Pete Goodwin, under the pseudonym THE SWEATS, has composed for a number of shows around Australia. Paul Galloway caught up with Pete to chat about his return to MTC for Nick Payne’s Constellations
Pete Goodwin is the model of a modern theatre composer. You won’t find him sitting at a piano jotting down notes on a sheet of music paper with a hard-bitten pencil. He composes on a keyboard attached to a computer jammed with sampling and sound-editing software, surrounded by a sleek, softly-blinking array of digital do-dads: screens, interfaces, inputs, mixers, faders, recording devices, headsets and speakers.
‘I don’t have the most amazing set-up of all time,’ Pete says. ‘It is quite modest, but I can do quite a bit on it. Generally, I create the music at home, unless it’s called for to go out and record something. Sometimes you need a string section or some instrumental, so I go to a studio and lay it over a synthesized backing to get the right sound.’
Pete grew up in Mackay and studied music at the University of Queensland, majoring in composition under Colin Brumby. After an Education diploma and a couple of years teaching, he fell increasingly into composing and performing. Through mutual friends, he met director Leticia Cáceres, who invited him to collaborate with her and writer Angela Betzien in their theatre company, RealTV. He subsequently designed for QTC and other theatre companies, and after moving to Melbourne in 2005 he has worked the clubs as a DJ and written dance music, what he calls his ‘investigations into what drives people silly on the dance floor’. For MTC, he has composed music for MTC Education’s Random and Helicopter, both directed by Leticia, and soon they’ll collaborate again on Constellations. THE SWEATS is Pete’s tag for all this musical activity and collaboration.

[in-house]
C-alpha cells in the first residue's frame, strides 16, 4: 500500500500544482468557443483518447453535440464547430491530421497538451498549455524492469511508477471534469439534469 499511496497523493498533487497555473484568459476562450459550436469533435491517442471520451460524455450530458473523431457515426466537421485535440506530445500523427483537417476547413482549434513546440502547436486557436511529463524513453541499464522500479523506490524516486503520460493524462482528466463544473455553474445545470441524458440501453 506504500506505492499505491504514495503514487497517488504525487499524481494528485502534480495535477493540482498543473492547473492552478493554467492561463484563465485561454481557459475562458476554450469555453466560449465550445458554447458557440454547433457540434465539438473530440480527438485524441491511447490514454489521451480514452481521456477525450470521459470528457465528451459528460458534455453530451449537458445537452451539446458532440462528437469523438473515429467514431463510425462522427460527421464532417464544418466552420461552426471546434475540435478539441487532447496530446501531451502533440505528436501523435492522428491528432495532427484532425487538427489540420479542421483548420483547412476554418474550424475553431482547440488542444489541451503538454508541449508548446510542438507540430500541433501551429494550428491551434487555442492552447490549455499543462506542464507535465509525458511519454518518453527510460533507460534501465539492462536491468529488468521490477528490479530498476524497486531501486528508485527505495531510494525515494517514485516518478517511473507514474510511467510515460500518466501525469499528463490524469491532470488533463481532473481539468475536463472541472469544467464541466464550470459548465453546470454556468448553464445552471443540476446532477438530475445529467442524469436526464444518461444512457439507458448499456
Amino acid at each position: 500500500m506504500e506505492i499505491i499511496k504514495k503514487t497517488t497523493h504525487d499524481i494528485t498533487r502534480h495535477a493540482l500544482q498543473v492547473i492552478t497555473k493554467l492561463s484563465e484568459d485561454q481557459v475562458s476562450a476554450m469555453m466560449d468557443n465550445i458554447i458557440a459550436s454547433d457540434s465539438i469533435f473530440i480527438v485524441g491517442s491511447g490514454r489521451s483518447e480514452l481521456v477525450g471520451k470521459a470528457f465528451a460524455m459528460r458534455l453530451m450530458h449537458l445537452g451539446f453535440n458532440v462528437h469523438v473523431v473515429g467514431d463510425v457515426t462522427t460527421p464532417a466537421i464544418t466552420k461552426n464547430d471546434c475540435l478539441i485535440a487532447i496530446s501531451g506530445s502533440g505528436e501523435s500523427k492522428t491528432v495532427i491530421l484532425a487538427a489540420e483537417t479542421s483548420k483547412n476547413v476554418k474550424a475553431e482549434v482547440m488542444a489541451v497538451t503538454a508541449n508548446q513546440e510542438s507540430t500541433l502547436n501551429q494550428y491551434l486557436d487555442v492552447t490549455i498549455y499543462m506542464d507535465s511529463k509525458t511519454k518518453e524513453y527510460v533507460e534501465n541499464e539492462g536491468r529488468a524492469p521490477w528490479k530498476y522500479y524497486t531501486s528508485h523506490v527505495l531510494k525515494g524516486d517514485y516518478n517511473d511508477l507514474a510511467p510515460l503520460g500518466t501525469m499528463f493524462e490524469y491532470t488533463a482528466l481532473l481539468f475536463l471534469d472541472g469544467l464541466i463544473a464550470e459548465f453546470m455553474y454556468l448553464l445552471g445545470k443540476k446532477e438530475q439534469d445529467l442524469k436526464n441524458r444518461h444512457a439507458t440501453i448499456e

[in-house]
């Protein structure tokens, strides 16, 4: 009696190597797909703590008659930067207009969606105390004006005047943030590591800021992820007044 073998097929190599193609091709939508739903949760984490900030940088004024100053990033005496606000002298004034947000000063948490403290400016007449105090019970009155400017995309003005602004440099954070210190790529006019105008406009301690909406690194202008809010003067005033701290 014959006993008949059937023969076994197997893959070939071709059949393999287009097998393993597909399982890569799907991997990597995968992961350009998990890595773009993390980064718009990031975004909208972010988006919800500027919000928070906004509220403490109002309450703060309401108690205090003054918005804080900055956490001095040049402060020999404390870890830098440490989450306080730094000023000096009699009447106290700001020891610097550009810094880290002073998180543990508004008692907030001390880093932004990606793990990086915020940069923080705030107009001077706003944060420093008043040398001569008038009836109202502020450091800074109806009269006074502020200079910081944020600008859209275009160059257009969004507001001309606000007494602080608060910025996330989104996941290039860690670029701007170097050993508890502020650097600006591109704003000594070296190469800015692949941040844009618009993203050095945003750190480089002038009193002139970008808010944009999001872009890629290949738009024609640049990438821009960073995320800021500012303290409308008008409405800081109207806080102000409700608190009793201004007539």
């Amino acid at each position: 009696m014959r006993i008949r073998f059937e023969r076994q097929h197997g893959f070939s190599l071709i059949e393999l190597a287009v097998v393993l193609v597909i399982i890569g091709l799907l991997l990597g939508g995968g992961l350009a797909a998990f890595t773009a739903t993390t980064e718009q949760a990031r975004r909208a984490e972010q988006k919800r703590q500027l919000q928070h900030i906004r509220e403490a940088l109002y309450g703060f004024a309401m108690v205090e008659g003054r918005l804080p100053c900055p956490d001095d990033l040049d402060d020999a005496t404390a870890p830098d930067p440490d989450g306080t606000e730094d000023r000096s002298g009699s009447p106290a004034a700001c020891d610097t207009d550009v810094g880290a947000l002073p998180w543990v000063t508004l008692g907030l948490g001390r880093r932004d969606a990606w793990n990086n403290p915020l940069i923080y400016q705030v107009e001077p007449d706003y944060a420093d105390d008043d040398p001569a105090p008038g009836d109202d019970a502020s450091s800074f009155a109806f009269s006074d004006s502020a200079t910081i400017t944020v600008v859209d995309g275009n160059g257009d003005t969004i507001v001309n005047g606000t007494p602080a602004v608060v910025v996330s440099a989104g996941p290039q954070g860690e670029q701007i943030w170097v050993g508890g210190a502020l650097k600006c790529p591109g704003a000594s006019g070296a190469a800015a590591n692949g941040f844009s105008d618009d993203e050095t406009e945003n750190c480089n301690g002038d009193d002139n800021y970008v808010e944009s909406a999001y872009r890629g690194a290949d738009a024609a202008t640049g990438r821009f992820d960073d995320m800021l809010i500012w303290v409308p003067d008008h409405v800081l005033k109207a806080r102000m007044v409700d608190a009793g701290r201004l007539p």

‘You know, THE SWEATS is just me doing what composers did in the classical days, just the modern version of that,’ he says. ‘They were Renaissance men and did a little bit of everything. That’s what I like: writing music for different situations. A good composer, I believe, can write in any style. Artistically, I love being sent off in different directions. I mean, Random was a very simple, sparse design and Helicopter was completely different – like Michael Nyman meets African spirituals. I’m sure Constellations will be completely different again. That’s the challenge, the thrill of it.’
You can hear the difference between his scores for Random and Helicopter yourself, because they, along with most of his theatre compositions, are available online to listen to or download. At ease with the new media and the vibrant music culture on the net, Pete differs from past theatre composers in that his music doesn’t disappear as soon as the show closes.
‘I would hate to write all that music for a show and it never gets heard again,’ he explains. ‘Personally, I think that too often music for theatre can’t exist anywhere else; it’s stuck there. But if it’s good music you should be able to listen to it for its own sake. I want to write good music that just happens to be originally theatre music. It should be able to exist outside. And whether you have seen the show or not, you should be able to sit down and listen to it.
‘Also a lot of the work I’ve done for [Real TV] has been on the school curriculum,’ he says. ‘Schools all round the country have studied our plays. So it’s a really useful resource for teachers. While they discuss the play in the classroom, they can put the music on and have a listen. They can do activities inspired by that. The other offshoot is it’s also a passive income stream. I wrote some of this music five or more years ago, but each year the money comes in. Schools download the soundtrack. Some schools want to perform it, so they pay performance rights. This is what you do nowadays.’